Fantasy Feed

Fiction: "Mephisto the Unruly" by George Sandison

Mephisto - Emma CoshThe fever dreams of Mephisto the Unruly were potent. They worked slowly at first, dragging slow, bright streaks of colour across the stained walls, but once they started to take physical form they would not be restrained.

As Mephisto shivered under the blankets, his temperature achieving untold heights, he watched the drawers of his cabinet slide open and bunches of gaudy flowers blossom from the fresh beds. Swirling smoke dragons coiled around the lampshade in silence but the great white rabbit in the corner said nothing. Occasionally it would doff its hat in a semblance of respect.

Mephisto knew on some level he was sick, but there seemed little point in challenging it. His staff would bring him soup and hot water with chunks of lemon and ginger steeping and that satisfied what little appetite he had. The rabbit in the corner absolutely wasn’t real, he understood that, but it still kept him company.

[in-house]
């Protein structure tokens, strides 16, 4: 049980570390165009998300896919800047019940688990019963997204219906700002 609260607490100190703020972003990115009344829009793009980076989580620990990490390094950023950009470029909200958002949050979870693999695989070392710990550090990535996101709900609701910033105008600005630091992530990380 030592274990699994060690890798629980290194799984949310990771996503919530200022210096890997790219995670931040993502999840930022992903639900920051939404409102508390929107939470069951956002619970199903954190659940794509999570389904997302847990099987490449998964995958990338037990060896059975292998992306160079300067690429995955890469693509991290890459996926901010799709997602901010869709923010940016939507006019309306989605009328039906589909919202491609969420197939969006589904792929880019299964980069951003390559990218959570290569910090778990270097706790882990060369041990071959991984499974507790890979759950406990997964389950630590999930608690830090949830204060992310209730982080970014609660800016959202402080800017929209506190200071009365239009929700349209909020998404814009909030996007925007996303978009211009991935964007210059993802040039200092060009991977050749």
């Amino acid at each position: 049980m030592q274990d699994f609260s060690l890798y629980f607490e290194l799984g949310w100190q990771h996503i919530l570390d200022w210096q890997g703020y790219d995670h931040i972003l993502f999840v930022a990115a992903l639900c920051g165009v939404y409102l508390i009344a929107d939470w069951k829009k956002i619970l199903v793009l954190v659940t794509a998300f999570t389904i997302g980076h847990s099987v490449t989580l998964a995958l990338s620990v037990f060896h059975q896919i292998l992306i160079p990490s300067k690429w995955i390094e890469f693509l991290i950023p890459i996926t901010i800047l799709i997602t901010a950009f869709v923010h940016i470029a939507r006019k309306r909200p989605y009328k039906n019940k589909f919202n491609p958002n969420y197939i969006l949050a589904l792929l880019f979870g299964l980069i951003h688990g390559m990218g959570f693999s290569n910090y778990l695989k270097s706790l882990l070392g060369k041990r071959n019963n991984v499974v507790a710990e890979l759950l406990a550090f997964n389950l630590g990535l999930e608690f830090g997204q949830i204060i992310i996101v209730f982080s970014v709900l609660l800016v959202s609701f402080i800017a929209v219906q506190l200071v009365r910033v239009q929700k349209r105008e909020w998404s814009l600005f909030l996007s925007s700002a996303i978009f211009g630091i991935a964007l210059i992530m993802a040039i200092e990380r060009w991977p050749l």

Continue reading "Fiction: "Mephisto the Unruly" by George Sandison" »

Review Round-up: Flamesong, Sledgehammer and The Gameshouse

Gameshouse - PK

Three recent reads - a vintage fantasy, a terrific new trilogy and a particularly heavy-handed crime thriller.

Claire North's Gameshouse trilogy (2015), with apologies, as I did my frothing fanboy thing on Twitter, but, these are simply brilliant. The trilogy is comprised of three novelettes (novellas? long shorts? maxistories? minibooks?), each with a different narrator, setting and - wonderfully - tense. All three feature players in the enigmatic Gameshouse - a location/organisation for those that gamble, and gamble to win. The outer room is for the games we all know and love. The inner room is for the real players, the ones that manipulate lives and nations. 

Continue reading "Review Round-up: Flamesong, Sledgehammer and The Gameshouse" »